• Central Library – Fri-Sat 10-5. Pretty stunning building. o 40 E St Clair St/Indianapolis/46204

  • Easley Winery Tour & Tasting - $5. Noon on Saturday. 205 N College Ave/Indianapolis IN/46202

Stuff to do: 
  • Exotic Feline Rescue Center – 7 days 10-5. $10pp. 2221 E Ashboro Rd/Center Point IN/47840

Stuff to do:
  • 3 Floyds Brewery – Carry out beer 7 days 11:30-Midnight. Tours Sat 12:30,1:30,2:30,3:30, 4:30, 5:30. Check facebook for schedule changes. 9750 Indiana Pkwy/Munster IN/46321 

What a week

Towards the end of my time at Sperry's, a man who I was very close with died very suddenly of cancer.  I remember him telling me in passing that he had some pain in his back that wouldn't go away - and within a few months he was in the ground. While my grandmother had passed away from brain cancer about 6 years ago - this was the first time I had really experienced this disease from start to finish and seen how it can cripple a family. Its such a strange thing, having a loved one with a terminal disease. You feel so helpless. There always seems to be an answer for everything, a solution, or a way out. With something like this - you always seem to be one step behind, as if no matter what you do, you just cant win.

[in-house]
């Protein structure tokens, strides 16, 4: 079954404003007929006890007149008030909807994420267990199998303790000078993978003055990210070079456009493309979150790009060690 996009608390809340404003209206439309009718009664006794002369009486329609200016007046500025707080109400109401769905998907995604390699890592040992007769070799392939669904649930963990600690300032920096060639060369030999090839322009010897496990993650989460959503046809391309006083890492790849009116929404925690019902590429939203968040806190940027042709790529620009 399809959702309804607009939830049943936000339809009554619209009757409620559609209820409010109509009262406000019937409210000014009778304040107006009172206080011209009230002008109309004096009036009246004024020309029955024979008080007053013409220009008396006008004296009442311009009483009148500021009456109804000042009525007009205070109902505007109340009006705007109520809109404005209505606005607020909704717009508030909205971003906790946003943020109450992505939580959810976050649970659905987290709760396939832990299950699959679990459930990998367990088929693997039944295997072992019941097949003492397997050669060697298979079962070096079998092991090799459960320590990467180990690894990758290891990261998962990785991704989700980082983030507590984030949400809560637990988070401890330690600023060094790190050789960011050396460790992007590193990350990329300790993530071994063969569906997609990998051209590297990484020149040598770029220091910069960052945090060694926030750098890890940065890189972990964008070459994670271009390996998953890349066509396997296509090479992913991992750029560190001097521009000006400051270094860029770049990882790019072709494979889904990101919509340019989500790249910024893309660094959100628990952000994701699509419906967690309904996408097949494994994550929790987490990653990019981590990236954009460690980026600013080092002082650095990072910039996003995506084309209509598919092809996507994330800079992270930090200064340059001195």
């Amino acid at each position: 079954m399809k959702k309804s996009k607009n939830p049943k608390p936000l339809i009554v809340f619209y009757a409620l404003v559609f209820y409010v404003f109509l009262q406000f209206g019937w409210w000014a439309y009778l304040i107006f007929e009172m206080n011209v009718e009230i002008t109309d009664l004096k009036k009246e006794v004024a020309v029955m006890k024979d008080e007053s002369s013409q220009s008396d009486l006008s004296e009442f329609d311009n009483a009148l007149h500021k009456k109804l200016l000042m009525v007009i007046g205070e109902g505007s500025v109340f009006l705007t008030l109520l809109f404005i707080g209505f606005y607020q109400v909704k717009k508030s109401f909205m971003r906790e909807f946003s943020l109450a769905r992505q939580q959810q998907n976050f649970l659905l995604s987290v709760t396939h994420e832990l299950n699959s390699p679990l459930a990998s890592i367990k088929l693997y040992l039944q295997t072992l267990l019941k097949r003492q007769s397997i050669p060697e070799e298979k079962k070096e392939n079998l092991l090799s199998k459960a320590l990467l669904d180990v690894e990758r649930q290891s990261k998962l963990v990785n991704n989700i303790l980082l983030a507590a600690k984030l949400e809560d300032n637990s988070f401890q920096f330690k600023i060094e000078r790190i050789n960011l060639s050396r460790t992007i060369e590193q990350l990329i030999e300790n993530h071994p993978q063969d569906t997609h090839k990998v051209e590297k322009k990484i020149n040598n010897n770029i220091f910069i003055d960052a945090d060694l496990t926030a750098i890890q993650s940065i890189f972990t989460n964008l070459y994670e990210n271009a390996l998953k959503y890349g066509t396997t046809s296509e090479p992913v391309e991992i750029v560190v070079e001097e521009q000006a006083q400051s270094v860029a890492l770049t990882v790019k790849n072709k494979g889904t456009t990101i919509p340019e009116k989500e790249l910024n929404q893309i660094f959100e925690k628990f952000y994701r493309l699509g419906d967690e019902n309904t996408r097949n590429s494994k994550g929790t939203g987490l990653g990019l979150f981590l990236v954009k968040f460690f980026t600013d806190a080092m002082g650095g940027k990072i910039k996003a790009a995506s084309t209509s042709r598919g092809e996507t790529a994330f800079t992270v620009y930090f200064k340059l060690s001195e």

Wen-Ho's pain persisted and doctors seemed unclear about what the cause was. By the time he was in so much pain he could no longer work, or really do anything, they realized what it was. He received treatment at Johns Hopkins, but soon went into organ failure and was transferred to Hospice Care back here in New York. I was in Chicago staging with a friend when I received the call that I needed to come home. It was only a few more days before he was gone.

The (Taiwanese) rituals and traditions associated with his passing were very moving and something that - while I am deeply saddened to have experienced - I am also grateful for. His body was prayed over for (I believe) 12 hours before it was handled. His children were to kneel and say goodbye to their father as he was carried out. At his cremation they shouted for him to run from the fire. His funeral was standing room only, a testament to how much he was loved, as well as how deeply connected the Taiwanese American community is.

We recently celebrated his birthday by gathering with friends and eating a traditional Taiwanese dish of braised pork shanks, which are supposed to bring you good luck, along with some of his other favorite dishes too.